Letter IEDI n. 1061—Industry in 2020 and the challenges of 2021
In 2020, the Brazilian industry suffered another year of significant losses, as expected, reinforcing the phase of serious adversities that the sector has been experiencing in recent years. Between 2014 and 2020, industrial output increased only in 2017 and 2018. In all other years, there was a decline. Reversing this trend will require rescuing the reform agenda, with emphasis on taxation, ensuring the maintenance of low interest rates and a competitive exchange rate and implementing firm innovation and productivity policies.
Due to the negative shock caused by COVID-19, especially in the second quarter of the year, the figure for industrial production in Jan–Dec/20 was -4.5%. It was not worse, as many estimated at the beginning of the pandemic, only due to the emergency measures adopted by the government, in particular the emergency aid paid to families, which helped to boost consumption.
None of the industrial macro-sectors passed unscathed. All four registered decreases, with emphasis on those whose markets depend more on confidence and favorable expectations regarding the future, such as capital goods (-9.8%) and durable consumer goods (-19.8%). One of the worst economic effects of the pandemic has been to generate a picture of radical uncertainty that has so far not been fully overcome.
Semi and non-durable consumer goods also registered a drop (of 5.9%) in 2020, even though they include essential activities that were less affected by the COVID-19 crisis such as production of food, beverages and medicines. Intermediate goods, which comprise the core of the industrial system, lost 1.1% in the year.
A study carried out by the IEDI with IBGE data for 93 industrial segments shows that 67% of them (or 62 segments) were in the red in 2020. This proportion is higher than that registered in 2019 (49%). The most serious was the rise in segments with sizeable losses: in 2019 only 7 registered double-digit falls while in 2020 there were 20 of them, among which jewelry items, with -70.8%, reproduction of recorded materials, with -40.1%, printing activity, with -37.9%, automobiles and other transport equipment, with -33.2% and -29.1%, respectively.
The IEDI study also showed that, despite the rather difficult overall picture, there were activities that managed to grow in 2020. The highest rates of expansion in production were registered by artifacts for fishing and sports (26.8%), sugar manufacturing and refining (24.4%), tanks, metallic reservoirs and boilers (13.8%), cement (12.1%), tobacco (10.1%) and cleaning and polishing products (10%). These were the only segments with double-digit growth rates.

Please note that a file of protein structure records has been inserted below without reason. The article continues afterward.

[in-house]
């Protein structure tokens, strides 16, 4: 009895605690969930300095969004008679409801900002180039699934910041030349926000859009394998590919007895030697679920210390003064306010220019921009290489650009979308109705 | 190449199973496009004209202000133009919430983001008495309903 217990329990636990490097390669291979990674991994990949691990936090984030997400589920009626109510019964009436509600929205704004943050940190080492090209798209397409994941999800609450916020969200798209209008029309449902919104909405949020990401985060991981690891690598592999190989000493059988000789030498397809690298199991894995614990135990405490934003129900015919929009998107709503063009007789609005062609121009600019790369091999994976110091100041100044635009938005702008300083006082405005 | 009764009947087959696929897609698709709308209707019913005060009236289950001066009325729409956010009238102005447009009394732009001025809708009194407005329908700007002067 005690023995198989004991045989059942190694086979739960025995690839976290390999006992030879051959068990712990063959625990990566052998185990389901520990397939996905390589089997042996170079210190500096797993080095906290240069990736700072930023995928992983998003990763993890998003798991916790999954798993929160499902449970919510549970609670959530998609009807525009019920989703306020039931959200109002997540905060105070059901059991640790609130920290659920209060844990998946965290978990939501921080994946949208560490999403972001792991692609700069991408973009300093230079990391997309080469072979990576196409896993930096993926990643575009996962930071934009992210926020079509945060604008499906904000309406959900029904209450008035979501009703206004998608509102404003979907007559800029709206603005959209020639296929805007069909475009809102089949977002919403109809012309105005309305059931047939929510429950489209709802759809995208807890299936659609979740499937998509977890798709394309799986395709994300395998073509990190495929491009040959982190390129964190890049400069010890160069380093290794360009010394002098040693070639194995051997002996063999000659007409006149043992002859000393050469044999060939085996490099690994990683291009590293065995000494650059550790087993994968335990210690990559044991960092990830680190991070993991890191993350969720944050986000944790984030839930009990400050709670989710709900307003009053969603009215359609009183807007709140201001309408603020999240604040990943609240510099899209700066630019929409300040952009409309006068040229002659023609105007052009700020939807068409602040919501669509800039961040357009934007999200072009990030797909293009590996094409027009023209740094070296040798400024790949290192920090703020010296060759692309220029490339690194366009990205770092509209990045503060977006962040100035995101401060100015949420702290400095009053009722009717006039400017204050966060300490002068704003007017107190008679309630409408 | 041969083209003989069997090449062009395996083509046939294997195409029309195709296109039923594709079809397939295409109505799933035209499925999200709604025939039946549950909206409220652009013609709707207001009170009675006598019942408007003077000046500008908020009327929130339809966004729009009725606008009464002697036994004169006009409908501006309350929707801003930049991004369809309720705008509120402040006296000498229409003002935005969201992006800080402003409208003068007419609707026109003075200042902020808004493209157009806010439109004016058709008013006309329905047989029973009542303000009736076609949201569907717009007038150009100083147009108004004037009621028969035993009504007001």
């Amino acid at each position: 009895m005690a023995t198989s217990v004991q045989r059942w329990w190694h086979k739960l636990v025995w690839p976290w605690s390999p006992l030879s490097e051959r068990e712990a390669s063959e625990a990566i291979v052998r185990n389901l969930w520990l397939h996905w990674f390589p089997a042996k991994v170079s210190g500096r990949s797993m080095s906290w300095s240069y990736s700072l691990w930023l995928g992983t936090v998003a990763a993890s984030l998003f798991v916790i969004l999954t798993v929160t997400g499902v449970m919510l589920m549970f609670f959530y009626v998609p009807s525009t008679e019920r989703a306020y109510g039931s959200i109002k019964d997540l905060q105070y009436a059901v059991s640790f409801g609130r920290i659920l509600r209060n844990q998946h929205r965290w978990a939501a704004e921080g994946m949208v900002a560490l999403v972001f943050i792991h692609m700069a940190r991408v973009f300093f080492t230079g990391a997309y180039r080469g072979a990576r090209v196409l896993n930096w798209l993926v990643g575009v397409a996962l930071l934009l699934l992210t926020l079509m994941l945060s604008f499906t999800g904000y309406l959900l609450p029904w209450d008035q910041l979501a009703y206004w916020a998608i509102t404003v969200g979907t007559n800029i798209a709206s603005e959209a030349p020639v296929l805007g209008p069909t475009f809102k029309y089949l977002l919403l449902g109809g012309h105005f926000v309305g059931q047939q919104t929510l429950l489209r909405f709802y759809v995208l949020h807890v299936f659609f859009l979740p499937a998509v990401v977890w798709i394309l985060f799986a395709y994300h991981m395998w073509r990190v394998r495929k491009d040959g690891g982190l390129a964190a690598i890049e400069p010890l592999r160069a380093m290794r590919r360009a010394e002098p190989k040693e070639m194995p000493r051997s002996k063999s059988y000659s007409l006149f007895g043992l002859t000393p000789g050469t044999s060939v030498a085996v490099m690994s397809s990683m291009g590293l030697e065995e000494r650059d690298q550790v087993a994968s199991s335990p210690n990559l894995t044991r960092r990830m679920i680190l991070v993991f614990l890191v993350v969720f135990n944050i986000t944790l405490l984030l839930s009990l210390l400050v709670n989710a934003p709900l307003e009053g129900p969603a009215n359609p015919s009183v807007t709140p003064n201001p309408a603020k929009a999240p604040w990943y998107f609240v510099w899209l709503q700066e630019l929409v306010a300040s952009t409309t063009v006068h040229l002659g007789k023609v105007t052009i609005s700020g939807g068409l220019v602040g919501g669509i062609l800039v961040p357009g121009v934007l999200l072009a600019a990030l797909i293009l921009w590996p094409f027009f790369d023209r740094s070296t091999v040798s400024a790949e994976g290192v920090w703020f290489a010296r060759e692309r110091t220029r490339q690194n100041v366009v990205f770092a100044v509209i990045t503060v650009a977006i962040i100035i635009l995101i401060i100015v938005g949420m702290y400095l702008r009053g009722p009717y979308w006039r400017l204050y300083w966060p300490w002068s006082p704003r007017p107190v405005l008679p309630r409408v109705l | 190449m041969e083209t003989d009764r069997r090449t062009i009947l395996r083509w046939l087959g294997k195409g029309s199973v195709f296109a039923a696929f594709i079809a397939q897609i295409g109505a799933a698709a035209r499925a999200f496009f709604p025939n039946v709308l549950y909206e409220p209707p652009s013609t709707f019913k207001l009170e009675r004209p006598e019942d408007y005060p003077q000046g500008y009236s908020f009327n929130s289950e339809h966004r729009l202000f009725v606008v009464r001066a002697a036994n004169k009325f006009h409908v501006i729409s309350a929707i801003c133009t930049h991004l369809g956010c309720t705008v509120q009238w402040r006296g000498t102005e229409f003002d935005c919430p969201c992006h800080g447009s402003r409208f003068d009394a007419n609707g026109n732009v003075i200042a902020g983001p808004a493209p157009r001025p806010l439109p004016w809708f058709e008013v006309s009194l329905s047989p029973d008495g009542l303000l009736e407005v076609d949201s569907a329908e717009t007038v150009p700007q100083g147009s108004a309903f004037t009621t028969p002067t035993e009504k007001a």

In addition to these cases that showed resilience, it is important to note that many of the segments with an unfavorable performance in 2020 as a whole ended the year back in positive ground. Of the 62 falling segments, 41 recorded growth in the 4th quarter/20, that is, 66% of them. In fact, the year ended with a positive signal. Of the 93 segments, 66 (or 71%) grew and, more than that, 39 (or 42%) were double-digit highs.
The emergency measures helped, as mentioned above, but so did the low interest rates, stimulating some recovery of consumption of durable goods and the resumption of activities with power to leverage important parts of the industry, such as civil construction. Another favorable aspect was the more depreciated exchange rate, which alleviated the structural problems of competitiveness in national production. So much so that there were positive signs in industrial exports in the final months of 2020.
The challenge now is to continue to grow. The fact that inventories remain below the desired level in almost the entire industry is likely to keep stimulating a favorable pace of production. According to the CNI, 25 of the 26 branches monitored had stocks considered low in Dec/20. This may have been an important factor for industrial resilience at the end of last year, despite the reduction in the amount of emergency aid paid to families. In the seasonally adjusted series, the industry recorded +1.0% in Oct/20, +1.1% in Nov/20 and +0.9% in Dec/20.
But with the beginning of 2021, all emergency programs against the effects of COVID-19 were discontinued and contagion cases accelerated, leading to the tightening of social isolation measures in some areas. This is a development that can harm the industry's dynamism. As a consequence, the FGV and CNI industrial confidence indicators showed deterioration in Jan/21, although they remained in positive ground. The PMI-Markit for the Brazilian industry also signaled a reduction in the level of activity.